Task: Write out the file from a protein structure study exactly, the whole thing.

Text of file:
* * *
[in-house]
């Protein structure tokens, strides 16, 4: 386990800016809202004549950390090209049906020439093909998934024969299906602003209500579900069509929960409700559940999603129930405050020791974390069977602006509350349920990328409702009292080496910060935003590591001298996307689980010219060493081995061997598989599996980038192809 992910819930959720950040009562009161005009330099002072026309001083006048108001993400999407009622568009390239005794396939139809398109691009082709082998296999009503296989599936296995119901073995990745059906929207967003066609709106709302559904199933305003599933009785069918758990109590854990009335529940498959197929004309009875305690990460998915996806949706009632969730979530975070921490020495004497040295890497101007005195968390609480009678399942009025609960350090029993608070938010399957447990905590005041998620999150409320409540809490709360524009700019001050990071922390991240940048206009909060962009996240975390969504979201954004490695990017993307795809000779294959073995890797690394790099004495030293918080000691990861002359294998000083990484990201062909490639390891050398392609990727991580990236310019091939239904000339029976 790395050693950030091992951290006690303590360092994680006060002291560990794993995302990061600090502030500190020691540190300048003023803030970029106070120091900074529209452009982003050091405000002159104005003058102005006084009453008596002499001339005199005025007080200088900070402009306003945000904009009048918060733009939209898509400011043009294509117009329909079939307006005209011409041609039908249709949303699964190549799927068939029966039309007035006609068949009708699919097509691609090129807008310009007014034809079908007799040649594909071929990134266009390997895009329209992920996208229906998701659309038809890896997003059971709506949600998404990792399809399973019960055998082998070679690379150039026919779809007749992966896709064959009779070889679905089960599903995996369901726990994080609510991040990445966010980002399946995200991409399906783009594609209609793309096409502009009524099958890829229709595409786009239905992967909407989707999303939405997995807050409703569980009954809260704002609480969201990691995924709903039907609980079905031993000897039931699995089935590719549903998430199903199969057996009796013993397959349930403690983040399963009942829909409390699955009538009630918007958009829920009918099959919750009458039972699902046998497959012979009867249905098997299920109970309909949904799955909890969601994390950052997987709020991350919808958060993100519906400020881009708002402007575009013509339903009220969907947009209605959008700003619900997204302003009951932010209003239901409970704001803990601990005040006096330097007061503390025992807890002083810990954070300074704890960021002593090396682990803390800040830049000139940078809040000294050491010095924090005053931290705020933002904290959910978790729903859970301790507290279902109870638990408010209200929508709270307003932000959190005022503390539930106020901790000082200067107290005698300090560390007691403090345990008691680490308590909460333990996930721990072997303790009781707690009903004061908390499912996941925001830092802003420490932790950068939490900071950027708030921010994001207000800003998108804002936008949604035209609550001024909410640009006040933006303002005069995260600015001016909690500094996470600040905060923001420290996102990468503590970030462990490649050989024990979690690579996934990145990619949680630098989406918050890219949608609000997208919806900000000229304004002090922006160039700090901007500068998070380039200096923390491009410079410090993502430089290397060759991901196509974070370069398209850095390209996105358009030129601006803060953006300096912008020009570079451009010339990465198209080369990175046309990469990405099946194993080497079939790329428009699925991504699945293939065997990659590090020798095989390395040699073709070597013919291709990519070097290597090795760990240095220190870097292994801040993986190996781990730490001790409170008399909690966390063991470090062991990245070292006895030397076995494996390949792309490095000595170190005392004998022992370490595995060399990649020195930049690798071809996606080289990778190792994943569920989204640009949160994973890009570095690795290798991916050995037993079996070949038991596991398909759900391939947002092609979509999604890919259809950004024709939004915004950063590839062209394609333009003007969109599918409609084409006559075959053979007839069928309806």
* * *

[in-house]
């Protein structure tokens, strides 16, 4: 386990800016809202004549950390090209049906020439093909998934024969299906602003209500579900069509929960409700559940999603129930405050020791974390069977602006509350349920990328409702009292080496910060935003590591001298996307689980010219060493081995061997598989599996980038192809 992910819930959720950040009562009161005009330099002072026309001083006048108001993400999407009622568009390239005794396939139809398109691009082709082998296999009503296989599936296995119901073995990745059906929207967003066609709106709302559904199933305003599933009785069918758990109590854990009335529940498959197929004309009875305690990460998915996806949706009632969730979530975070921490020495004497040295890497101007005195968390609480009678399942009025609960350090029993608070938010399957447990905590005041998620999150409320409540809490709360524009700019001050990071922390991240940048206009909060962009996240975390969504979201954004490695990017993307795809000779294959073995890797690394790099004495030293918080000691990861002359294998000083990484990201062909490639390891050398392609990727991580990236310019091939239904000339029976 790395050693950030091992951290006690303590360092994680006060002291560990794993995302990061600090502030500190020691540190300048003023803030970029106070120091900074529209452009982003050091405000002159104005003058102005006084009453008596002499001339005199005025007080200088900070402009306003945000904009009048918060733009939209898509400011043009294509117009329909079939307006005209011409041609039908249709949303699964190549799927068939029966039309007035006609068949009708699919097509691609090129807008310009007014034809079908007799040649594909071929990134266009390997895009329209992920996208229906998701659309038809890896997003059971709506949600998404990792399809399973019960055998082998070679690379150039026919779809007749992966896709064959009779070889679905089960599903995996369901726990994080609510991040990445966010980002399946995200991409399906783009594609209609793309096409502009009524099958890829229709595409786009239905992967909407989707999303939405997995807050409703569980009954809260704002609480969201990691995924709903039907609980079905031993000897039931699995089935590719549903998430199903199969057996009796013993397959349930403690983040399963009942829909409390699955009538009630918007958009829920009918099959919750009458039972699902046998497959012979009867249905098997299920109970309909949904799955909890969601994390950052997987709020991350919808958060993100519906400020881009708002402007575009013509339903009220969907947009209605959008700003619900997204302003009951932010209003239901409970704001803990601990005040006096330097007061503390025992807890002083810990954070300074704890960021002593090396682990803390800040830049000139940078809040000294050491010095924090005053931290705020933002904290959910978790729903859970301790507290279902109870638990408010209200929508709270307003932000959190005022503390539930106020901790000082200067107290005698300090560390007691403090345990008691680490308590909460333990996930721990072997303790009781707690009903004061908390499912996941925001830092802003420490932790950068939490900071950027708030921010994001207000800003998108804002936008949604035209609550001024909410640009006040933006303002005069995260600015001016909690500094996470600040905060923001420290996102990468503590970030462990490649050989024990979690690579996934990145990619949680630098989406918050890219949608609000997208919806900000000229304004002090922006160039700090901007500068998070380039200096923390491009410079410090993502430089290397060759991901196509974070370069398209850095390209996105358009030129601006803060953006300096912008020009570079451009010339990465198209080369990175046309990469990405099946194993080497079939790329428009699925991504699945293939065997990659590090020798095989390395040699073709070597013919291709990519070097290597090795760990240095220190870097292994801040993986190996781990730490001790409170008399909690966390063991470090062991990245070292006895030397076995494996390949792309490095000595170190005392004998022992370490595995060399990649020195930049690798071809996606080289990778190792994943569920989204640009949160994973890009570095690795290798991916050995037993079996070949038991596991398909759900391939947002092609979509999604890919259809950004024709939004915004950063590839062209394609333009003007969109599918409609084409006559075959053979007839069928309806």